The Texans Bench Fitzpatrick: Is Ryan Mallett the Answer?
The secret society of NFL head coaches must have held a meeting recently, during which they discussed the merits of benching quarterbacks. Over the past couple of weeks, there have been multiple high-profile changes at the quarterback position unrelated to injury, and this week alone two teams are swapping out their starter for a backup.
The Tampa Bay Buccaneers were the first to reveal their swap under center, naming Josh McCown starter ahead of Mike Glennon. I wrote about that change, and believe that it's a sign of backwards thinking by the Bucs' decision-makers.
The decision in Houston to move on from Ryan Fitzpatrick and place Ryan Mallett in the starting lineup is nearly the exact opposite of the scenario in Tampa, as a halfway decent football team is risking their competitiveness this season to "see what they've got" in a young quarterback with debatable promise.
You Get What You Pay For
If the Houston Texans are disappointed in Ryan Fitzpatrick's production this season, they have no one to blame but themselves. Playing on his third team in three seasons, the Ivy League product was performing just as well as he has in recent campaigns. Check out his Net Expected Points (NEP) output in the chart below.
|Year||Passes||Pass NEP||Pass NEP/P||Pass Success Rate||Rushes||Rush NEP|
Ryan Fitzpatrick is still Ryan Fitzpatrick; a below-average thrower and a capable runner who can help a team win games by not being awful at playing the quarterback position in the NFL. And that's exactly what the Texans have needed this season. Houston ranks 22nd in Adjusted Passing NEP as a team (adjusted for strength of opponent), which has been good enough to allow their solid rushing attack to carry the offense. Houston is the only team in the league that runs more often than it throws the ball on offense, meaning the quarterback position is relatively less important.
But when they do choose to throw the ball, they were able to turn to Fitzpatrick, who was completing nearly 62 percent of his throws and running at an efficient clip this year. His per-opportunity production is the same as it's been for the past four years, which is good enough to not lose games in the NFL, but apparently not good enough to keep a full-time job under center.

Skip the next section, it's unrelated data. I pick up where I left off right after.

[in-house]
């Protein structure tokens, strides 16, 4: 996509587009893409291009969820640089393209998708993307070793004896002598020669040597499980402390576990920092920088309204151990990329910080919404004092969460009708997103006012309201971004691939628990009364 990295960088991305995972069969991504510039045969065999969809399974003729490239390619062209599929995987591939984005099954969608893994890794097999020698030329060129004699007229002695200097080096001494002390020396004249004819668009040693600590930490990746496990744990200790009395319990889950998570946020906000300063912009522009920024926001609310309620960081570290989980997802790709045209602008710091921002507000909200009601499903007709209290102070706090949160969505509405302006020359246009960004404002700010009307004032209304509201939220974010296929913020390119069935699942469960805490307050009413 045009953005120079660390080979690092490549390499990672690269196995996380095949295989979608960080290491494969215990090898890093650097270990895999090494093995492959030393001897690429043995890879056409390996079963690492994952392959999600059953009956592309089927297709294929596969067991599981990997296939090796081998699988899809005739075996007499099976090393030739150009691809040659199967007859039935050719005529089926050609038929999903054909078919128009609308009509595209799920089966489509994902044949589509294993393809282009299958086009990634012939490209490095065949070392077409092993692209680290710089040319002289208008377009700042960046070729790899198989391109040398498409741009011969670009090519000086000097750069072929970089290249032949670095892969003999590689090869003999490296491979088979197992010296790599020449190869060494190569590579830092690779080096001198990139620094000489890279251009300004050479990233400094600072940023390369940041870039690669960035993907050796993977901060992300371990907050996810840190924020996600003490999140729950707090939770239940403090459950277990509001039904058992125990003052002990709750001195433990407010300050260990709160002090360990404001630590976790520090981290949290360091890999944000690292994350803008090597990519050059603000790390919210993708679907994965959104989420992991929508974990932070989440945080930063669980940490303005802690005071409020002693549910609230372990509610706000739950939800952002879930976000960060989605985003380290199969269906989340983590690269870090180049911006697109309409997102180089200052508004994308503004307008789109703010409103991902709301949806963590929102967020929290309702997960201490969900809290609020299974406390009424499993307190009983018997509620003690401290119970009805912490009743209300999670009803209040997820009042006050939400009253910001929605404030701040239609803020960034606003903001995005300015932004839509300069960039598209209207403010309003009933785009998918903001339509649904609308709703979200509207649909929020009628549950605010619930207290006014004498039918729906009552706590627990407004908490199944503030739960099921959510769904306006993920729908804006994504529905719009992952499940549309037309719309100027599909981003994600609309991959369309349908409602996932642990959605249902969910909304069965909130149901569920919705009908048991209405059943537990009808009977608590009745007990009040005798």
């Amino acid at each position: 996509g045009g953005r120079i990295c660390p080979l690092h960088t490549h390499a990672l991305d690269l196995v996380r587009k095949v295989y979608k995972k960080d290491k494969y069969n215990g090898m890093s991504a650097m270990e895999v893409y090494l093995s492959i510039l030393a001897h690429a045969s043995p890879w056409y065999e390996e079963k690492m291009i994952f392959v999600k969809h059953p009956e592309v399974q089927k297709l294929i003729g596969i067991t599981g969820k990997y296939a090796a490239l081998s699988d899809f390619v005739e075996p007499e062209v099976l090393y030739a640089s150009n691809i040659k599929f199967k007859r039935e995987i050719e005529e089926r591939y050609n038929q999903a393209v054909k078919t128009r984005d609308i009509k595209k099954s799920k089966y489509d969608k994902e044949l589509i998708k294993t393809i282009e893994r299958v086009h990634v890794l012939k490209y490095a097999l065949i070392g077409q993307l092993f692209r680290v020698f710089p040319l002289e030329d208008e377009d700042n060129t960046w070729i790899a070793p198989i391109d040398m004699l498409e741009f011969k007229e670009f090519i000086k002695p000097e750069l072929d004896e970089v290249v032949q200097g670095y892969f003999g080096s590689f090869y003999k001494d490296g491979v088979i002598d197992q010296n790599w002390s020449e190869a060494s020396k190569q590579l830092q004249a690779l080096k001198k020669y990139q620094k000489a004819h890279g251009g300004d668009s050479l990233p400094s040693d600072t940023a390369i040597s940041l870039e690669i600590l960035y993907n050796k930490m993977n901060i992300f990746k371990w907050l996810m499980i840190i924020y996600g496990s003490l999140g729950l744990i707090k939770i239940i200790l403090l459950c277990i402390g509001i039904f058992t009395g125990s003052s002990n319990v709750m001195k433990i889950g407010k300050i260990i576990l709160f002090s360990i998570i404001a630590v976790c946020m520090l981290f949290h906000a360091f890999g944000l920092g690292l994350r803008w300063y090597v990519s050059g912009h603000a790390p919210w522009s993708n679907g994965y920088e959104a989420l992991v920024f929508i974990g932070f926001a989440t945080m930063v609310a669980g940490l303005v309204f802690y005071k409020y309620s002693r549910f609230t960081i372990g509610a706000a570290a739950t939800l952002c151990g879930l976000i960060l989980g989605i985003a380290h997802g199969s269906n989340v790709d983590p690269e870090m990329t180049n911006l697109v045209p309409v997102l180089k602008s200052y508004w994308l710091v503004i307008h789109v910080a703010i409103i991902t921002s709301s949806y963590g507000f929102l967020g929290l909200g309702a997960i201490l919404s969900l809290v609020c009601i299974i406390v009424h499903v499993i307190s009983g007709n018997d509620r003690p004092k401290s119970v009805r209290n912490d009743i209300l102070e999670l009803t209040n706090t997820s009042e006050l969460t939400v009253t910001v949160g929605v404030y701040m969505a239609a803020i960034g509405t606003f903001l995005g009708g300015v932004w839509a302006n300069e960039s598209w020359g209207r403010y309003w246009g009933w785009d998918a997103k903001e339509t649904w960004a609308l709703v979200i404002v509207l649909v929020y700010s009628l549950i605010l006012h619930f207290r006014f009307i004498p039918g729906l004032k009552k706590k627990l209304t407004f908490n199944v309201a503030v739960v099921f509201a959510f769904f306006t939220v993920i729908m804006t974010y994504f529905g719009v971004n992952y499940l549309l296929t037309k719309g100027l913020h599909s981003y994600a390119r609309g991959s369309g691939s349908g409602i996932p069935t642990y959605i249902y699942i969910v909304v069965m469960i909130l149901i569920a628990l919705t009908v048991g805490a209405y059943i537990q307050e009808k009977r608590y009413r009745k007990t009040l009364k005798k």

So how will the move to Ryan Mallett impact the Texans moving forward?
Diving Into the Great Unknown
This quarterback situation is unfolding a lot like an episode of Let's Make a Deal. The Texans currently have a pretty decent prize to take home, but they see something shiny and exciting behind one of the curtains and just can't help themselves. The problem with that is what they're gambling away, and what they stand to gain.
The Texans currently rank 14th in our team rankings, and are one of 12 teams squarely in the playoff race in a top-heavy AFC. They've posted the third-best opponent-adjusted defensive metrics so far this season, and have been good enough on offense to compete every week and post a respectable record heading into the second half of the season.
Which is why this decision is such a stark contrast from the Buccaneers and Jets decisions to move on from their young quarterbacks and go with a veteran. The Texans have a lot to lose as the season goes on, and they're handing the keys to the offense to a totally unproven player with a limited track record that doesn't exactly impress.
Ryan Mallett has only thrown four regular season passes, and one was intercepted. And according to Patrick Daugherty of Rotoworld, Mallett's preseason numbers for his career are less than stellar. He has produced eight touchdowns to only three picks in his exhibition appearances, but those have come on an inefficient 53.8% completion percentage with a meager 5.45 yards per attempt.
Mallett is very tall and has a huge arm, but lacks touch, mobility, and anything resembling a real chance to show he's capable of managing an NFL offense. He's a physical specimen that most coaches would love to mold and shape into a franchise quarterback, but those sorts of projects go wrong (Josh Freeman, Jamarcus Russell) more often than they go right. Inaccurate, unreliable passers usually stay that way over the course of their careers, and Mallett's preseason play has been proof of that.
So while Mallett's deep-ball ability might spark a bit of excitement in the Houston passing game, his unreliability and lack of experience - combined with the drastic decline in running ability from the quarterback position - are likely to set the Texans offense back in the short-term. Houston is hanging onto hopes of a playoff push, and have made a decision that feels like throwing in the towel and looking forward to the future.
Ryan Fitzpatrick was not setting the world ablaze with his play, but he was also not playing poorly enough to be the reason the team was struggling to win games this season. And in most cases, the backup quarterback isn't any better of an option, it's just a different option.
Maybe the Texans are basing this decision on that slim chance that Mallett is a stark improvement over Fitzpatrick, and are using their familiarity with the Arkansas product from his time in New England to justify that viewpoint. But they're likely going to find that this move puts their playoff aspirations on ice for a season while they evaluate whether or not Mallett is going to be "the guy" moving forward.
As for Fitzpatrick? He'll probably wind up starting somewhere next season. As Sam Monson of Pro Football Focus tweeted, Fitzpatrick is one of the best quarterbacks in the world, but struggles just enough to always be on "borrowed time." That "borrowed time" will likely be on another team in another town next season, when we'll have this same discussion all over again.